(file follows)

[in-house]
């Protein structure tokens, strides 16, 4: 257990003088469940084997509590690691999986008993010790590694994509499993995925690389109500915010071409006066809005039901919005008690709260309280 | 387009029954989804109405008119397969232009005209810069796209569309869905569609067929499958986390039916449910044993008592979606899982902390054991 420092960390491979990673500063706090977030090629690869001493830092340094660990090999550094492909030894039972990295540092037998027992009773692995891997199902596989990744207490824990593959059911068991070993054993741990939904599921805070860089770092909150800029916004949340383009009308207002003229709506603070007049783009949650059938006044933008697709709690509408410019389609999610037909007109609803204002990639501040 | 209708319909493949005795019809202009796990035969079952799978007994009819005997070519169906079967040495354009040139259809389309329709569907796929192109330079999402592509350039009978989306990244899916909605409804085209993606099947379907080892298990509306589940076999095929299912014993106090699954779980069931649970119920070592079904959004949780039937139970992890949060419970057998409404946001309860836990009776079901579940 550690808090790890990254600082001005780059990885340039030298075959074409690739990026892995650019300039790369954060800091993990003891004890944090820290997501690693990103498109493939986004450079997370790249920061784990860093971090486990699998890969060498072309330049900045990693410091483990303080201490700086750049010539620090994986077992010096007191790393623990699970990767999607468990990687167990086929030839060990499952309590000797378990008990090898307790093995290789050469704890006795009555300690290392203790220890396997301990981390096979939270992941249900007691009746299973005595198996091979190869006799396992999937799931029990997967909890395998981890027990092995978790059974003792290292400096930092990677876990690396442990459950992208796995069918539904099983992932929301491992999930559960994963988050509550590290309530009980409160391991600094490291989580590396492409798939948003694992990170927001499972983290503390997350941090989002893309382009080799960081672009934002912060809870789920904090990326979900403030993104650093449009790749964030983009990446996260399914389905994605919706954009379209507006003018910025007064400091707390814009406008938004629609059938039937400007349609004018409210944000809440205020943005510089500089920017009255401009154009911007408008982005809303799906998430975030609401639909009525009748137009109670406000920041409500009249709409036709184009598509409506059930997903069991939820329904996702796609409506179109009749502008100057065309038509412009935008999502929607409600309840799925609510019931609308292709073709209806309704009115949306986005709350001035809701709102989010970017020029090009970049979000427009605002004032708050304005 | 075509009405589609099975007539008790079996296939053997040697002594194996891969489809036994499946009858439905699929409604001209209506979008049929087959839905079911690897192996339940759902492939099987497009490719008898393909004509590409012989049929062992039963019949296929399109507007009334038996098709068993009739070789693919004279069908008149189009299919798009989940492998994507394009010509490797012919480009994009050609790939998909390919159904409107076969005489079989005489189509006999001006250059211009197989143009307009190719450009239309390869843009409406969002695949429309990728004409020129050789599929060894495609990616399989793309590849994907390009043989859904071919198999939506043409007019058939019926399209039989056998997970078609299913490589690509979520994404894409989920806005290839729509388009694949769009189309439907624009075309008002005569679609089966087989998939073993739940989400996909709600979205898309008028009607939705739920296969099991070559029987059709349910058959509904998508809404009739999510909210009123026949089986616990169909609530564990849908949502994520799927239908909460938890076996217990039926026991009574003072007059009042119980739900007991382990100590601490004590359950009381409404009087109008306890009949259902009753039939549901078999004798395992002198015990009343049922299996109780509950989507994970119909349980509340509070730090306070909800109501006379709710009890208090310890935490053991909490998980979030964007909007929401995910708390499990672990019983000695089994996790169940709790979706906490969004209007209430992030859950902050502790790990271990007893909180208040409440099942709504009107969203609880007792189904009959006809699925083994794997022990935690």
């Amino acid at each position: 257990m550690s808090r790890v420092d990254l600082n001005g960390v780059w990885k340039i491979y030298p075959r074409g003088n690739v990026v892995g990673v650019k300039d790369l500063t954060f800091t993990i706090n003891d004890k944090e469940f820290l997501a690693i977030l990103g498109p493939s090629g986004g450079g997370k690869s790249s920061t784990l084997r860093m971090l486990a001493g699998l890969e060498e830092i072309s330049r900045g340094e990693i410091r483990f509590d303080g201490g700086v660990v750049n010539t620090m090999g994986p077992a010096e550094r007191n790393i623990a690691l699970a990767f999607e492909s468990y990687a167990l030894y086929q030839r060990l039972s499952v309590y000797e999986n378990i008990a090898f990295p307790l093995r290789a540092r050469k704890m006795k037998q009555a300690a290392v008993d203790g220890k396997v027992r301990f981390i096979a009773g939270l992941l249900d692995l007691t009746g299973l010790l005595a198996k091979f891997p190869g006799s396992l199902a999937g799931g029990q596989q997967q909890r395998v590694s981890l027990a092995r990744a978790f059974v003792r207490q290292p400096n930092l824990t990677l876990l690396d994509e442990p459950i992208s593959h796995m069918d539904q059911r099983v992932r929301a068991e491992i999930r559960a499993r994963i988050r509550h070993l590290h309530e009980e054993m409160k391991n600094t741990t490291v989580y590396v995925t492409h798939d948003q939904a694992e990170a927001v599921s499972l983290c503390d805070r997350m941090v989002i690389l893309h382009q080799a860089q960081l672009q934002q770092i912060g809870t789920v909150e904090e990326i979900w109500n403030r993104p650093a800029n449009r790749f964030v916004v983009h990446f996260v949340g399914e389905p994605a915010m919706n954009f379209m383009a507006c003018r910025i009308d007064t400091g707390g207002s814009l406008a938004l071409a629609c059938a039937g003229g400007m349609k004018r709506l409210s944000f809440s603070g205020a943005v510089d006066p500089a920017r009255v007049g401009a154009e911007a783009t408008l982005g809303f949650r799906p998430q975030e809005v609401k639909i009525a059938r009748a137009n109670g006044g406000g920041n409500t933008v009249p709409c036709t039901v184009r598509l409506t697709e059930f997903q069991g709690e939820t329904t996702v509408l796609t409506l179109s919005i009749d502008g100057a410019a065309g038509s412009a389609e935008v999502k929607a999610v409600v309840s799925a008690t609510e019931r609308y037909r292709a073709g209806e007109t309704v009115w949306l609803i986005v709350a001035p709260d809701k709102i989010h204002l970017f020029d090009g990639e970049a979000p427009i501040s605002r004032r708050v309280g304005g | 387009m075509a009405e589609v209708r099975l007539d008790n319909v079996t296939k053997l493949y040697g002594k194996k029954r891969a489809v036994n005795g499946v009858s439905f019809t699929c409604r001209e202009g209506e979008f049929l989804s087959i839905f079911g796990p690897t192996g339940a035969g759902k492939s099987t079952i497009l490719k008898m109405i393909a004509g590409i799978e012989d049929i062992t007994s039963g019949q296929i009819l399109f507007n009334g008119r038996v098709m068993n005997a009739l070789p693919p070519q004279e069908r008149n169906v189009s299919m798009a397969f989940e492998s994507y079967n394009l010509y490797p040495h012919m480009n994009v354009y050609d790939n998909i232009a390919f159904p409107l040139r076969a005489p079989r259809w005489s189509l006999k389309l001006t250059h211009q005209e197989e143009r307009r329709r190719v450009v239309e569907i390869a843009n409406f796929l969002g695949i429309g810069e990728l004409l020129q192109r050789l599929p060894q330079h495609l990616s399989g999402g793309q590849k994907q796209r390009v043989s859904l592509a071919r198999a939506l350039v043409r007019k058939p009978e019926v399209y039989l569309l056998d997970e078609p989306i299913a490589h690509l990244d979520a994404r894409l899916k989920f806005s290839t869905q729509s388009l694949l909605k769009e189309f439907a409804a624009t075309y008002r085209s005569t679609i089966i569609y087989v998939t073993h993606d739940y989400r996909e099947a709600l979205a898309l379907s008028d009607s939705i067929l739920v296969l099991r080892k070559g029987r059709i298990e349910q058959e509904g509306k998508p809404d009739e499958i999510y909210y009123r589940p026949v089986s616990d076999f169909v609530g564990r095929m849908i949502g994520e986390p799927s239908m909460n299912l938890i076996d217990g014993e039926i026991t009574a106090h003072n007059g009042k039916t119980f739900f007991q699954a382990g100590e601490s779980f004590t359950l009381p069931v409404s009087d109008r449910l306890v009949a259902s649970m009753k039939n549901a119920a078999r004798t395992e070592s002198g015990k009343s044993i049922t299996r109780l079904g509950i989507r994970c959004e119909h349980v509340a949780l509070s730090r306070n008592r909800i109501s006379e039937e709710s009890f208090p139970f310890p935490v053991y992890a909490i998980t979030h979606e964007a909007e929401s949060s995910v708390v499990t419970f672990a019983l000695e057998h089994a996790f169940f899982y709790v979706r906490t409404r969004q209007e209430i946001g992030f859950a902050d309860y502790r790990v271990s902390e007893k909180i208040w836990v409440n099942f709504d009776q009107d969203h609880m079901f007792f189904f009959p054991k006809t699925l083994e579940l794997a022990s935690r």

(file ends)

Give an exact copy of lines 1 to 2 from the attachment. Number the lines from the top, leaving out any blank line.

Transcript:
[in-house]
């Protein structure tokens, strides 16, 4: 257990003088469940084997509590690691999986008993010790590694994509499993995925690389109500915010071409006066809005039901919005008690709260309280 | 387009029954989804109405008119397969232009005209810069796209569309869905569609067929499958986390039916449910044993008592979606899982902390054991 420092960390491979990673500063706090977030090629690869001493830092340094660990090999550094492909030894039972990295540092037998027992009773692995891997199902596989990744207490824990593959059911068991070993054993741990939904599921805070860089770092909150800029916004949340383009009308207002003229709506603070007049783009949650059938006044933008697709709690509408410019389609999610037909007109609803204002990639501040 | 209708319909493949005795019809202009796990035969079952799978007994009819005997070519169906079967040495354009040139259809389309329709569907796929192109330079999402592509350039009978989306990244899916909605409804085209993606099947379907080892298990509306589940076999095929299912014993106090699954779980069931649970119920070592079904959004949780039937139970992890949060419970057998409404946001309860836990009776079901579940 550690808090790890990254600082001005780059990885340039030298075959074409690739990026892995650019300039790369954060800091993990003891004890944090820290997501690693990103498109493939986004450079997370790249920061784990860093971090486990699998890969060498072309330049900045990693410091483990303080201490700086750049010539620090994986077992010096007191790393623990699970990767999607468990990687167990086929030839060990499952309590000797378990008990090898307790093995290789050469704890006795009555300690290392203790220890396997301990981390096979939270992941249900007691009746299973005595198996091979190869006799396992999937799931029990997967909890395998981890027990092995978790059974003792290292400096930092990677876990690396442990459950992208796995069918539904099983992932929301491992999930559960994963988050509550590290309530009980409160391991600094490291989580590396492409798939948003694992990170927001499972983290503390997350941090989002893309382009080799960081672009934002912060809870789920904090990326979900403030993104650093449009790749964030983009990446996260399914389905994605919706954009379209507006003018910025007064400091707390814009406008938004629609059938039937400007349609004018409210944000809440205020943005510089500089920017009255401009154009911007408008982005809303799906998430975030609401639909009525009748137009109670406000920041409500009249709409036709184009598509409506059930997903069991939820329904996702796609409506179109009749502008100057065309038509412009935008999502929607409600309840799925609510019931609308292709073709209806309704009115949306986005709350001035809701709102989010970017020029090009970049979000427009605002004032708050304005 | 075509009405589609099975007539008790079996296939053997040697002594194996891969489809036994499946009858439905699929409604001209209506979008049929087959839905079911690897192996339940759902492939099987497009490719008898393909004509590409012989049929062992039963019949296929399109507007009334038996098709068993009739070789693919004279069908008149189009299919798009989940492998994507394009010509490797012919480009994009050609790939998909390919159904409107076969005489079989005489189509006999001006250059211009197989143009307009190719450009239309390869843009409406969002695949429309990728004409020129050789599929060894495609990616399989793309590849994907390009043989859904071919198999939506043409007019058939019926399209039989056998997970078609299913490589690509979520994404894409989920806005290839729509388009694949769009189309439907624009075309008002005569679609089966087989998939073993739940989400996909709600979205898309008028009607939705739920296969099991070559029987059709349910058959509904998508809404009739999510909210009123026949089986616990169909609530564990849908949502994520799927239908909460938890076996217990039926026991009574003072007059009042119980739900007991382990100590601490004590359950009381409404009087109008306890009949259902009753039939549901078999004798395992002198015990009343049922299996109780509950989507994970119909349980509340509070730090306070909800109501006379709710009890208090310890935490053991909490998980979030964007909007929401995910708390499990672990019983000695089994996790169940709790979706906490969004209007209430992030859950902050502790790990271990007893909180208040409440099942709504009107969203609880007792189904009959006809699925083994794997022990935690």